• Use a light bulb with the right number of watts. There should be a sticker that indicates the right number of watts.


Source : http://www.nfpa.org/


 

Electricity Safety Checklist

5/22/2017 (Permalink)

Fire Damage Electricity Safety Checklist Electricity Safety Checklist

  • Call a qualified electrician or your landlord if you have:

    • Frequent problems with blowing fuses or tripping circuit breakers

    • A tingling feeling when you touch an electrical appliance

    • Discolored or warm wall outlets

    • A burning or rubbery smell coming from an appliance

    • Flickering or dimming lights

    • Sparks from an outlet q Inspect your home for hidden electrical hazards. 





  • Inspect your home for hidden electrical hazards.

  • Check electrical cords to make sure the wires are not damaged, cracked or loose. If the cords need to be repaired, take the item to a professional repair shop, hire an electrician or replace with a new item.

  • Make sure cords are not running across doorways or under carpets. If they are, have a qualified electrician install more outlets.

  • Keep children away from electric cords and outlets. Cords placed in the mouth can cause a burn and objects placed in a receptacle can cause a shock, burns or electrocution.

  • Make sure that all receptacle outlets and switches have faceplates.

  • Never put more than one plug in each receptacle. An outlet may have one or more receptacles — one to receive each plug.

  • Be sure that the bulbs in your lights match what is safe for the lamp. There should be a sticker that indicates the maximum wattage for the light bulb — such as use maximum of a 60 watt bulb.

  • Light bulbs in the living area of your home, including closets, should have a shade or globe for protection. Light bulbs can get very hot and cause a fire if something that can burn is too close.

  • Ground-fault circuit interrupters (GFCIs) reduce the risk of shock by shutting off an electrical circuit when the circuit could be a shock hazard. Your home should have GFCIs in the kitchen, bathroom(s), laundry, basement, garage, and outdoor areas.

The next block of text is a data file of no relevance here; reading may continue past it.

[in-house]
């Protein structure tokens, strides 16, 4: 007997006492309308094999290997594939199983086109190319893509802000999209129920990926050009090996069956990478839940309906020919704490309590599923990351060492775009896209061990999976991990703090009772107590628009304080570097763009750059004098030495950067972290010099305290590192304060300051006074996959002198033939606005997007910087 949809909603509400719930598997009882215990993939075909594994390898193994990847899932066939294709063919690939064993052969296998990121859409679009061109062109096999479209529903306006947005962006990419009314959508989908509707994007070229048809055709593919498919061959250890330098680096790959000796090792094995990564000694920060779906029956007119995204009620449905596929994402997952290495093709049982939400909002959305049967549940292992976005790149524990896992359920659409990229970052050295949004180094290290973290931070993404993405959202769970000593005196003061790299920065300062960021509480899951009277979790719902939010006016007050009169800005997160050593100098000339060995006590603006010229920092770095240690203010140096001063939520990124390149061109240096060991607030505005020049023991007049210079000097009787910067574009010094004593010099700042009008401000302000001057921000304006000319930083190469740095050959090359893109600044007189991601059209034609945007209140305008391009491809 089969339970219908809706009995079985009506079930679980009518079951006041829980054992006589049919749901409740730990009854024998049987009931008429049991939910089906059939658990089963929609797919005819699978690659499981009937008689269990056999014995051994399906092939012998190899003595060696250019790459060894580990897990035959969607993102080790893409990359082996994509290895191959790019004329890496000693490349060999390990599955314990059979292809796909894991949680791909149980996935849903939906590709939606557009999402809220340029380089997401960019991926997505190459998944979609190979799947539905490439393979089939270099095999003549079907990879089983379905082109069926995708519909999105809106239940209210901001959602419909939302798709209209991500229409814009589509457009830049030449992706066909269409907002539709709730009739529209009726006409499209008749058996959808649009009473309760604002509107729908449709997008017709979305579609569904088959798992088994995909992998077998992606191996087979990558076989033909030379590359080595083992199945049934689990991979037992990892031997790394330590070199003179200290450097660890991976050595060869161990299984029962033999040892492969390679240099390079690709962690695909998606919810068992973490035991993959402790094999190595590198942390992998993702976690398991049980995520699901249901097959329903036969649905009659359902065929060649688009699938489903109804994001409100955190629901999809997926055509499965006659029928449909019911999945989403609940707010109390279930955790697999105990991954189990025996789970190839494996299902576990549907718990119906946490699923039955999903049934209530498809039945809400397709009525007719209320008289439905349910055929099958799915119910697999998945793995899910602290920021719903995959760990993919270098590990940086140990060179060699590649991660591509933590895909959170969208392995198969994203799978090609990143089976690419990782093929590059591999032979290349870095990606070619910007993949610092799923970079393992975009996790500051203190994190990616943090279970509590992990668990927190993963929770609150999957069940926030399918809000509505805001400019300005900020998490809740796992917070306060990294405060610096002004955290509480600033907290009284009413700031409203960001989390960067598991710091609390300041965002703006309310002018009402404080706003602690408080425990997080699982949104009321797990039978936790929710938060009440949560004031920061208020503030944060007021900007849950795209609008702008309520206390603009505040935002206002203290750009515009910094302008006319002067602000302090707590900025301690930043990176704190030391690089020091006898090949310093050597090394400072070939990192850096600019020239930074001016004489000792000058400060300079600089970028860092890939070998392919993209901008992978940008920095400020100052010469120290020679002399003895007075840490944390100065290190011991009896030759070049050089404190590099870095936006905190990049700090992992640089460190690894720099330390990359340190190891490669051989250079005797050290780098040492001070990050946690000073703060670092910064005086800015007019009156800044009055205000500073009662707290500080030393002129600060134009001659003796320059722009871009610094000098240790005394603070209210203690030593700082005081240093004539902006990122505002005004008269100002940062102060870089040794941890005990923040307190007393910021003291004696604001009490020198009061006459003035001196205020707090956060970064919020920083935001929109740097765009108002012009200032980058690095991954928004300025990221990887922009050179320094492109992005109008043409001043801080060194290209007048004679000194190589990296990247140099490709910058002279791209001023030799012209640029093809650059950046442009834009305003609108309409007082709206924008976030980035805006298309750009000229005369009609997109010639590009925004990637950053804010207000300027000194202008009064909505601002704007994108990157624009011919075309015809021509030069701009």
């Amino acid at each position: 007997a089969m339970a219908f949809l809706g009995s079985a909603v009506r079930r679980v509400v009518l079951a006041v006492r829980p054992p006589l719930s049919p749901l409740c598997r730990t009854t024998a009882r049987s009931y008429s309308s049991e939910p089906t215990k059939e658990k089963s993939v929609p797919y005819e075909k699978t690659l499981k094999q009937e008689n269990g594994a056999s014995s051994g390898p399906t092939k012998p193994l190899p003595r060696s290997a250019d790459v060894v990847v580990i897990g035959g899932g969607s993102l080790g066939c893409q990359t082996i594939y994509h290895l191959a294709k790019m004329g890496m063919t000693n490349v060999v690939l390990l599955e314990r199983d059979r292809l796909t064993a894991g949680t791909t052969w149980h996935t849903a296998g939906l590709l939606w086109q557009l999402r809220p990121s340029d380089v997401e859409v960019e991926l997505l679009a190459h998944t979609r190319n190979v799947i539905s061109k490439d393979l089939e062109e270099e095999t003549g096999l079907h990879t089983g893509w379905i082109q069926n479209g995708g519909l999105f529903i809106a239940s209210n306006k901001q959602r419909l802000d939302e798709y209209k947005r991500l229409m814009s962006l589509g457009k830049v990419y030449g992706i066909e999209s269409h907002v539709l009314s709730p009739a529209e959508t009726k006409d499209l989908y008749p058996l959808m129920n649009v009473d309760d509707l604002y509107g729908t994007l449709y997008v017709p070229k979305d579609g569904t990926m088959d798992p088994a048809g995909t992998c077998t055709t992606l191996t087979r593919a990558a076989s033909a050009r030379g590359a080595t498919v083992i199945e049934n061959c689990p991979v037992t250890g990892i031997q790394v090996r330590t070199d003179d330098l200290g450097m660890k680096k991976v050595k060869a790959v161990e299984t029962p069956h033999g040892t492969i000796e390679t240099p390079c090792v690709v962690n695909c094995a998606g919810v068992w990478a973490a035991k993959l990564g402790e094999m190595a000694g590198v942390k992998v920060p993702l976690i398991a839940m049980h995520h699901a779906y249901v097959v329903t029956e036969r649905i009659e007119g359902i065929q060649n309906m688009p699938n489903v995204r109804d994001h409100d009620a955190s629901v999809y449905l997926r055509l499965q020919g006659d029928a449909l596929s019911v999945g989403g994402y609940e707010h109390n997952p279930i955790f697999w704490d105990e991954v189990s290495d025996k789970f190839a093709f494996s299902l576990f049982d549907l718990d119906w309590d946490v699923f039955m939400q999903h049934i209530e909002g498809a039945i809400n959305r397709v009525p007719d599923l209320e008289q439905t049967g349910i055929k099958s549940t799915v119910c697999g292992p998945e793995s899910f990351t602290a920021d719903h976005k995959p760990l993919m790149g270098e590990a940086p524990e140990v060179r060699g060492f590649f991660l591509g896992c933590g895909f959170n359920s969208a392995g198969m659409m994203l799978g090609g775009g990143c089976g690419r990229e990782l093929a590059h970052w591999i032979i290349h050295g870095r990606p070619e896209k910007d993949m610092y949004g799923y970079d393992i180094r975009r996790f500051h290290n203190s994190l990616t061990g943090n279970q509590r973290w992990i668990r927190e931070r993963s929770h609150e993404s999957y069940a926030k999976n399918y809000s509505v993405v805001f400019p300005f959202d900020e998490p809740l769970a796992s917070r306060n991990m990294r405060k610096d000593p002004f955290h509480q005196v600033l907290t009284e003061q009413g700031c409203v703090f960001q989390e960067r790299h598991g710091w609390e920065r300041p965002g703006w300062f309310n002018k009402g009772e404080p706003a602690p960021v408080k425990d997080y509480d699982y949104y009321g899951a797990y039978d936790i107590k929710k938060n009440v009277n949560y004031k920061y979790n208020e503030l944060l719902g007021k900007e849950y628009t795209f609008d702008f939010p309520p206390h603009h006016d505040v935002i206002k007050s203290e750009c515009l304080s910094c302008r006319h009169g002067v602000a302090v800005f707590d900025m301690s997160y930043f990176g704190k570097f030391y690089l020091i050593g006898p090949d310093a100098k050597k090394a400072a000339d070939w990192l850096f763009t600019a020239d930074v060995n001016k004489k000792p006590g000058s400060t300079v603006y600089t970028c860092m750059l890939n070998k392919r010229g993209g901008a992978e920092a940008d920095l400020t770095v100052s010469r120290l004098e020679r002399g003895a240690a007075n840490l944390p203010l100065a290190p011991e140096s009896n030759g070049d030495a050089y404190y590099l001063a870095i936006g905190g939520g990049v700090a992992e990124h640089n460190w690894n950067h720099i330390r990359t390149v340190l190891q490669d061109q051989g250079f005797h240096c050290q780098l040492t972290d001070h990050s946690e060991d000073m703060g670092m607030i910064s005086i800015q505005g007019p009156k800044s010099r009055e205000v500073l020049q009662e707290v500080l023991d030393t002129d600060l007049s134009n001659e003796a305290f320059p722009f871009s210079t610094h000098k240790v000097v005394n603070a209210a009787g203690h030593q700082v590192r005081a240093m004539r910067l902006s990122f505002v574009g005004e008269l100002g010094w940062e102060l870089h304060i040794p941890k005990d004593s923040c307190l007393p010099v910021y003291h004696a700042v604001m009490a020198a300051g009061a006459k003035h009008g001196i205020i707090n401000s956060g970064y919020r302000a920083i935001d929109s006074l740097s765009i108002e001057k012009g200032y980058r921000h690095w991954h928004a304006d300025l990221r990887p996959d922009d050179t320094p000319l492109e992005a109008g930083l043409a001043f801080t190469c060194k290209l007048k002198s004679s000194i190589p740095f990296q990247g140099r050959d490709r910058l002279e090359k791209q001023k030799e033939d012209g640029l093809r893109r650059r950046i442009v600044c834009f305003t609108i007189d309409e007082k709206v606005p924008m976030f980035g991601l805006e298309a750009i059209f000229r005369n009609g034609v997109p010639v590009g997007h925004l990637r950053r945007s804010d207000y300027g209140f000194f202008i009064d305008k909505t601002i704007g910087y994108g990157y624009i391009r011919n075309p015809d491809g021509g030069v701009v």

• Heat producing appliances such as a toaster, coffee maker, iron or microwave oven draw a lot of electricity. Plug only one heat producing appliance in each outlet to prevent wiring from overheating.

  • Buy only appliances that are listed by a qualified testing laboratory.

  • Arc-fault circuit interrupters (AFCIs) protect against fire by monitoring the electrical current in a circuit and shutting off the circuit when unintended arcing occurs. AFCIs should be installed in your home. If not, have a qualified electrician install them for you.

  • Keep ladders away from overhead power lines, including the electrical service into your home.


Source : http://www.nfpa.org

Smart Habits That Can Prevent Fire

5/17/2017 (Permalink)

Fire Damage Smart Habits That Can Prevent Fire Smart Habits That Can Prevent Fire - SERVPRO of Morristown

The 7 Ways to Prepare for a Home Fire

  1. Install the right number of smoke alarms. Test them once a month and replace the batteries at least once a year.

  2. Teach children what smoke alarms sound like and what to do when they hear one.

  3. Ensure that all household members know two ways to escape from every room of your home and know the family meeting spot outside of your home.

  4. Establish a family emergency communications plan and ensure that all household members know who to contact if they cannot find one another.

  5. Practice escaping from your home at least twice a year. Press the smoke alarm test button or yell “Fire“ to alert everyone that they must get out.

  6. Make sure everyone knows how to call 9-1-1.

  7. Teach household members to STOP, DROP and ROLL if their clothes should catch on fire.

Have Questions? Call Us Today – (800) 734-3213

Source : http://www.redcross.org